Everything Old Is New Again II

by Kevin Jon Heller

At his new blog, Derek Gregory posts the following photo, which shows American soldiers applying the “water cure” during the war in the Phillippines, which lasted from 1899-1902:

Of course, not everything old is new again.  Five Army officers were convicted by courts-martial for using the “water cure” during the Phillippine War, with one reviewing authority unequivocally describing the interrogation method as torture.  Why the Army looked backward instead of forward has been lost in the annals of time.


3 Responses

  1. and Kevin, remarkably 29 U.S. federal and state court cases had recognized that waterboarding or a similar inducement of suffocation by water is torture and 7 U.S. Dep’t of State Country Reports on the human rights record of other states had recognized that waterbaording is torture!  see Paust, The Absolute Prohibition of Torture…, 43 Valparaiso Law Review 1535, 1553-57, 1559-61 (2009), available at http://ssrn.com/abstract=1331159 All that any lawyer in the Bush-Cheney era would have had to have done would have been to turn on their computers and engage in normal computer-assisted research! John Yoo has several admissions in his book about the “inner circle” and their decision to try to avoid Geneva law’s strictures regarding interrogation, etc. several lawyers are clearly reasonably accused of aiding and abetting the conduct of direct perpetrators and Bush has admitted that he had a “program” of secret detention and harsh interrogation and, later in his book, that such included waterboarding. Cheney has made similar admissions of guilt. Rice admitted that she conveyed the policy decision of Bush.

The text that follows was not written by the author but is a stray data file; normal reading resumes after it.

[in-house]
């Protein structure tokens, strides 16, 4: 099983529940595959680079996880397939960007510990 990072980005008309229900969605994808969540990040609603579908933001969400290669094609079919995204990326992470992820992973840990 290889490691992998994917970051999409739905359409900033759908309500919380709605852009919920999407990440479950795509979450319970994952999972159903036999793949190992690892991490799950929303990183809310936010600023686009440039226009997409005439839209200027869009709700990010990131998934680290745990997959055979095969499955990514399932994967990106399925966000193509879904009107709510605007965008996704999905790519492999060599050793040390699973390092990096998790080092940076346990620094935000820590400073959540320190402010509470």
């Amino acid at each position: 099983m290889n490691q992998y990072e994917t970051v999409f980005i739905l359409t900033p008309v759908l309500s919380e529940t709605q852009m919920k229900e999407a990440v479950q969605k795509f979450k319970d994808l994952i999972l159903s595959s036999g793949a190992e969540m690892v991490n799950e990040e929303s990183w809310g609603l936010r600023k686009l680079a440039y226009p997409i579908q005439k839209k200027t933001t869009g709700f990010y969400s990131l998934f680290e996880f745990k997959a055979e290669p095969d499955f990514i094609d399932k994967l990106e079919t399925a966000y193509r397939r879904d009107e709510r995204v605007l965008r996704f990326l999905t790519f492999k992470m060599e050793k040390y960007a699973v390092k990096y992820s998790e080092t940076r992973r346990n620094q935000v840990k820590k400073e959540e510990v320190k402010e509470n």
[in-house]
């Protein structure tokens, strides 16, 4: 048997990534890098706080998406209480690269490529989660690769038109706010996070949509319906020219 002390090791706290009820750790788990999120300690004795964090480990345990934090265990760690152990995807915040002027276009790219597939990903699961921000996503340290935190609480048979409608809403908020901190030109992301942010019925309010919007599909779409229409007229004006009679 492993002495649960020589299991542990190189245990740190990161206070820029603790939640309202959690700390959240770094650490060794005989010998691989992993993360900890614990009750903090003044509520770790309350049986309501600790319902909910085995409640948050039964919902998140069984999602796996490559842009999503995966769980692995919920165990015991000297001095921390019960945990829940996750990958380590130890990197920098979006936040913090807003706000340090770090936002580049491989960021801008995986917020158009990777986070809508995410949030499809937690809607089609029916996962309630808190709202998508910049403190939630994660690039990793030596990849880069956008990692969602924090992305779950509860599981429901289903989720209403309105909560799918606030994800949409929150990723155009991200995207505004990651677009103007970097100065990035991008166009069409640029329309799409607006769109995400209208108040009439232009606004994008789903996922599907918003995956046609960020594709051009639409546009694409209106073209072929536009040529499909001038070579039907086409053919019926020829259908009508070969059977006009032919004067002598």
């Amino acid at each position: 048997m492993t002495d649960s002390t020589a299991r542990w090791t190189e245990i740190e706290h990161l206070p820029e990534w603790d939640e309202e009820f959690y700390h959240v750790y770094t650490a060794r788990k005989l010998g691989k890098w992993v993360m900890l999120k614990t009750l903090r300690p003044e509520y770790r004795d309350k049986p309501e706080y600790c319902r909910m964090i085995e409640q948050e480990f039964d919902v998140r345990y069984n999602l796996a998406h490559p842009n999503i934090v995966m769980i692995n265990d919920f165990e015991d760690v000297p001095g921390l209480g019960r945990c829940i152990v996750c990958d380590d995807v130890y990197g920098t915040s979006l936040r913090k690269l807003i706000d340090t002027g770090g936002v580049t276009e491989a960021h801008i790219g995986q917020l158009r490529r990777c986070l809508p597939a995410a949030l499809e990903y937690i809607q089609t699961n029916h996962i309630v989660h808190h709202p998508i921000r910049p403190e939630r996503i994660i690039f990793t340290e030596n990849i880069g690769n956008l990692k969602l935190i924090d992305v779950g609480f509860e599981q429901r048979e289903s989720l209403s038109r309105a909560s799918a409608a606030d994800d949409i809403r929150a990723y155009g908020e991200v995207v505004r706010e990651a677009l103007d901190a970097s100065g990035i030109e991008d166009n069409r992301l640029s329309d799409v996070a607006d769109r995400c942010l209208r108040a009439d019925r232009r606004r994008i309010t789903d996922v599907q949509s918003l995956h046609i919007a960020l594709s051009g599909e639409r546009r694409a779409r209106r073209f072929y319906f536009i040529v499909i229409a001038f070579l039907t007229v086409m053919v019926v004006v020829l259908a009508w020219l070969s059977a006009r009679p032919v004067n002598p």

2. Please withdraw this slander on the Army, unless you have some evidence that US Army personnel have engaged in waterboarding a prisoner.

    CIA personnel, who have been so accused, are civilians, not subject to military discipline or court martial.

    Also, the water cure is different from waterboarding.

  3. Response…
    Int’l Lawyer: I was going to add that when Colin Powell (who must have been aware of the laws of war as a General) complained and his Legal Adviser and a COL who was working closely with him, they were by passed; and when the Judge Advocate Generals of the Armed Services and other military lawyers complained, they were by passed.  Condi Rice took over and for nearly two years had meetings in the White House Situation Room that Cheney attended sometimes, and his lawyer, David Addington, John Yoo, etc.  Nonetheless, there were some JAGs at GTMO who apparently requested coercive interrogation tactics (ultimately from Rusmfeld) or approved them or facilitated them early on. See Beyond the Law: The Bush Administration’s Unlawful Responses in the “War” in Terror (Cambridge Univ. Press 2007).

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